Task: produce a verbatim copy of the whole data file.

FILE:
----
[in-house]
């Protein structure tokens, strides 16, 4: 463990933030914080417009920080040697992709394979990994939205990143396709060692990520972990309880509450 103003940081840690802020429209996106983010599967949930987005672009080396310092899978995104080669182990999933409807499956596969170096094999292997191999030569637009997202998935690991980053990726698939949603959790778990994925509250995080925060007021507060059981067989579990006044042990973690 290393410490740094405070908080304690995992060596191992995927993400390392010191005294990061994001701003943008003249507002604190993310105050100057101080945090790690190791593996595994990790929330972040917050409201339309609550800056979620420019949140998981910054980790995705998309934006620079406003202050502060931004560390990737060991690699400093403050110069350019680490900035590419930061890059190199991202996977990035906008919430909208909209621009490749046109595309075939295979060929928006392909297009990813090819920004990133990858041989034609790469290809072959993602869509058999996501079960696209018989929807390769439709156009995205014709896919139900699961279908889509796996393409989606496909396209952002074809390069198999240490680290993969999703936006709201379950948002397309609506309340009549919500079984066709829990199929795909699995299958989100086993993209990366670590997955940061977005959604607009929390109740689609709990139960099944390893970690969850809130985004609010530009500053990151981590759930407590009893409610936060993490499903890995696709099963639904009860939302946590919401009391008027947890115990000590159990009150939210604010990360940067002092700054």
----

[in-house]
């Protein structure tokens, strides 16, 4: 463990933030914080417009920080040697992709394979990994939205990143396709060692990520972990309880509450 103003940081840690802020429209996106983010599967949930987005672009080396310092899978995104080669182990999933409807499956596969170096094999292997191999030569637009997202998935690991980053990726698939949603959790778990994925509250995080925060007021507060059981067989579990006044042990973690 290393410490740094405070908080304690995992060596191992995927993400390392010191005294990061994001701003943008003249507002604190993310105050100057101080945090790690190791593996595994990790929330972040917050409201339309609550800056979620420019949140998981910054980790995705998309934006620079406003202050502060931004560390990737060991690699400093403050110069350019680490900035590419930061890059190199991202996977990035906008919430909208909209621009490749046109595309075939295979060929928006392909297009990813090819920004990133990858041989034609790469290809072959993602869509058999996501079960696209018989929807390769439709156009995205014709896919139900699961279908889509796996393409989606496909396209952002074809390069198999240490680290993969999703936006709201379950948002397309609506309340009549919500079984066709829990199929795909699995299958989100086993993209990366670590997955940061977005959604607009929390109740689609709990139960099944390893970690969850809130985004609010530009500053990151981590759930407590009893409610936060993490499903890995696709099963639904009860939302946590919401009391008027947890115990000590159990009150939210604010990360940067002092700054």